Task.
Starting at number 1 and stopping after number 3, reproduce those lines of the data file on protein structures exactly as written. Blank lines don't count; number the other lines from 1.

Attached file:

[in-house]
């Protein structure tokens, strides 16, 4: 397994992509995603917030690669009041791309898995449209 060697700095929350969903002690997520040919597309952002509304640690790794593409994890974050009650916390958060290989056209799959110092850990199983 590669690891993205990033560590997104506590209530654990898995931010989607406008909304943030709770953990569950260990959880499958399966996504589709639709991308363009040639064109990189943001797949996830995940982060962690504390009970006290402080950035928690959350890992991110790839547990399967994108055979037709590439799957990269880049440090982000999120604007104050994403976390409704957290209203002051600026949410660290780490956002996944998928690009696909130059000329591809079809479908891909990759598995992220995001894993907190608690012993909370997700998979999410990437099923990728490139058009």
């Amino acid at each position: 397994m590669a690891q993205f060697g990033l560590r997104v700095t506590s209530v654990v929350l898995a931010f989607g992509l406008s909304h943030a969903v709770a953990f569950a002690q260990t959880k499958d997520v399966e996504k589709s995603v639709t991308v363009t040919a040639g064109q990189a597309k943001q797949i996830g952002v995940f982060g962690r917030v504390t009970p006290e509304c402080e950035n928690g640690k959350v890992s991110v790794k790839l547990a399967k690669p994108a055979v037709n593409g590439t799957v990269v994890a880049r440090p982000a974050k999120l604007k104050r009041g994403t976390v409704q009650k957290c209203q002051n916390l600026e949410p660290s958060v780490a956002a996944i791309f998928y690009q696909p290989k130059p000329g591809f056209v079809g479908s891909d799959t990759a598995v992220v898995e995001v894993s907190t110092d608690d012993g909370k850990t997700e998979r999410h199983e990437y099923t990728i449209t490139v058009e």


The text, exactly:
[in-house]
């Protein structure tokens, strides 16, 4: 397994992509995603917030690669009041791309898995449209 060697700095929350969903002690997520040919597309952002509304640690790794593409994890974050009650916390958060290989056209799959110092850990199983 590669690891993205990033560590997104506590209530654990898995931010989607406008909304943030709770953990569950260990959880499958399966996504589709639709991308363009040639064109990189943001797949996830995940982060962690504390009970006290402080950035928690959350890992991110790839547990399967994108055979037709590439799957990269880049440090982000999120604007104050994403976390409704957290209203002051600026949410660290780490956002996944998928690009696909130059000329591809079809479908891909990759598995992220995001894993907190608690012993909370997700998979999410990437099923990728490139058009």
């Amino acid at each position: 397994m590669a690891q993205f060697g990033l560590r997104v700095t506590s209530v654990v929350l898995a931010f989607g992509l406008s909304h943030a969903v709770a953990f569950a002690q260990t959880k499958d997520v399966e996504k589709s995603v639709t991308v363009t040919a040639g064109q990189a597309k943001q797949i996830g952002v995940f982060g962690r917030v504390t009970p006290e509304c402080e950035n928690g640690k959350v890992s991110v790794k790839l547990a399967k690669p994108a055979v037709n593409g590439t799957v990269v994890a880049r440090p982000a974050k999120l604007k104050r009041g994403t976390v409704q009650k957290c209203q002051n916390l600026e949410p660290s958060v780490a956002a996944i791309f998928y690009q696909p290989k130059p000329g591809f056209v079809g479908s891909d799959t990759a598995v992220v898995e995001v894993s907190t110092d608690d012993g909370k850990t997700e998979r999410h199983e990437y099923t990728i449209t490139v058009e």